Sophie Hohenberg

Because their mother was not of royal blood, they were not allowed to be Habsburg’s. After the First World War, they were chased from their home and their properties were confiscated without compensation… because they were, their father’s children…



This is the tragic destiny of World War One’s first orphans.

Archduke Franz-Ferdinand buys the Konopiste estate from the Lobkowicz family.
Archduke Rudolph dies in Mayerling.
Archduke Franz-Ferdinand becomes heir to the Austro-Hungarian throne.
After a long conflict with Emperor Franz-Joseph, Archduke Franz-Ferdinand is allowed to marry the love of his life, the Czech Countess Sophie Chotek of Chotkowa and Wognin, under the strict condition that the marriage is to be morganatic and that his wife and children to be, are not and will never be members of the Imperial and Royal family.
On June 28th my great-grandfather Archduke Franz-Ferdinand signs a Declaration of Renunciation, renouncing, not for himself but for his future wife Countess Sophie Chotek and their descendants, not only to the throne of the Austro-Hungarian empire but also to the name, title and privileges, of a Member of the Imperial and Royal Family of Habsburg.
The renunciation act was read in parliament (Reichsrat).
The Hungarian parliament passes a special law to make sure that Sophie would not be able to become Queen of Hungary.

Sophie and Franz-Ferdinand marry on the first of July in Reichstadt (today Zakupy in Czechoslovakia)
My great-grandmother, will later on receive the title of Princess of Hohenberg, and a few years later Duchess of Hohenberg. 

On June 28th Archduke Franz-Ferdinand and his wife are killed in Sarajevo.

My grandfather Duke Max of Hohenberg (12), his brother Ernst Hohenberg (10) and his sister Sophie Hohenberg (13) lose their beloved parents.

This act of terror plunges Europe into the First World War.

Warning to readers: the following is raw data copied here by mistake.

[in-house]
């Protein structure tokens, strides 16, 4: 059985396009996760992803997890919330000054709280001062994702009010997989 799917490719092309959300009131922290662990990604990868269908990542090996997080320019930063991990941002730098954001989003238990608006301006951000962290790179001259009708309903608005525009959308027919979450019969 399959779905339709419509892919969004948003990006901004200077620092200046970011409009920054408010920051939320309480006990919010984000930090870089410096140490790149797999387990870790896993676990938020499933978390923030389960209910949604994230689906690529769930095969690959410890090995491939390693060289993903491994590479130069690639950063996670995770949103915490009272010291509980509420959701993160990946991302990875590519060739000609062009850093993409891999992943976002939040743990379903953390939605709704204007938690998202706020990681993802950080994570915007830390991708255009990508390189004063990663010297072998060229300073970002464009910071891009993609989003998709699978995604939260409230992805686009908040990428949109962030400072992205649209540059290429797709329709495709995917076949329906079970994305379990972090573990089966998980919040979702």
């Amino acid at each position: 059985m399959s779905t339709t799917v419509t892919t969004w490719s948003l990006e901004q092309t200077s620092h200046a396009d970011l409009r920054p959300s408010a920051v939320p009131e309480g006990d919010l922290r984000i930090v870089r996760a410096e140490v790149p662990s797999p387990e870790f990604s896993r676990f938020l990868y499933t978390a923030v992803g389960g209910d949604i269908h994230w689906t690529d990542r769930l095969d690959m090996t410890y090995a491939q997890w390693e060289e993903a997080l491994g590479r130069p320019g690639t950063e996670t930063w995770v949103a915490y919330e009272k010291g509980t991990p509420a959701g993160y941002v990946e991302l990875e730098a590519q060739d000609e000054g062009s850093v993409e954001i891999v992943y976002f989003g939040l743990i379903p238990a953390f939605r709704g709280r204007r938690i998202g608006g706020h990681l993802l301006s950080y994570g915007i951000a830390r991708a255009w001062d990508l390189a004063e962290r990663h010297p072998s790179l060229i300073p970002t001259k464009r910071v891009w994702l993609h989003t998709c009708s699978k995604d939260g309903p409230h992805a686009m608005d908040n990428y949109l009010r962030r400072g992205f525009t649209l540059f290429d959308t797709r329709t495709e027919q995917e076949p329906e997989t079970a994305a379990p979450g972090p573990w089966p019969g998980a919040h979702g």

On November 21st Emperor Franz-Joseph dies and Archduke Charles, the nephew of Franz-Ferdinand becomes the new Emperor and King of Austria-Hungary.
His succession is not contested. Had the Declaration of Renunciation not been accepted or even contested, Max Hohenberg would have become Emperor of Austria, King of Hungary, King of Bohemia…
On the 28th of October the act of inheritance is concluded and my grandfather Max Hohenberg is the legal owner of the Konopiste estate outside Prague. 5758 hectares, including 2 brickworks and a distillery, 2 separate industrial plants, entered in the Commercial Court Registry, (a Brewery in Benesov and stone quarries in Mraz and Pozar) with overall modern equipment, furthermore the castle of Konopiste with its significant artistic treasures (Collection of weapons, St George’s collection). Ernst Hohenberg is the legal owner of the Chlumetz estate in southern Bohemia, 6688 hectares, and the castle with complete inventory.
On the 31st of August, Emperor Charles confirms, and bestows the hereditary title of Duke to the eldest and Prince or Princes to the other members of the Hohenberg family. A new crest of arms is also designed at this time.

On October 28th, the Czech national assembly in Prague declares the independence of Czechoslovakia.
Six days later, on November 3rd the signing of an armistice between the Austro-Hungarian and Italian governments marks the formal end of the First World War in central Europe.
On 16th of April, the Konopiste estate, which by now is Max Hohenberg’s property, is confiscated. No official reason is given. The three children Sophie, Max and Ernst Hohenberg, are forced to leave Konopiste and Czechoslovakia. They are allowed to carry 5kg of private belongings each and take refuge in Vienna.
It is only 5 month later, on September 10th that the Treaty of Saint-Germain, is signed by the new Republic of Austria and the allied states of the First World War amongst which Czechoslovakia, “a free and independent allied state” as stated in the treaty text.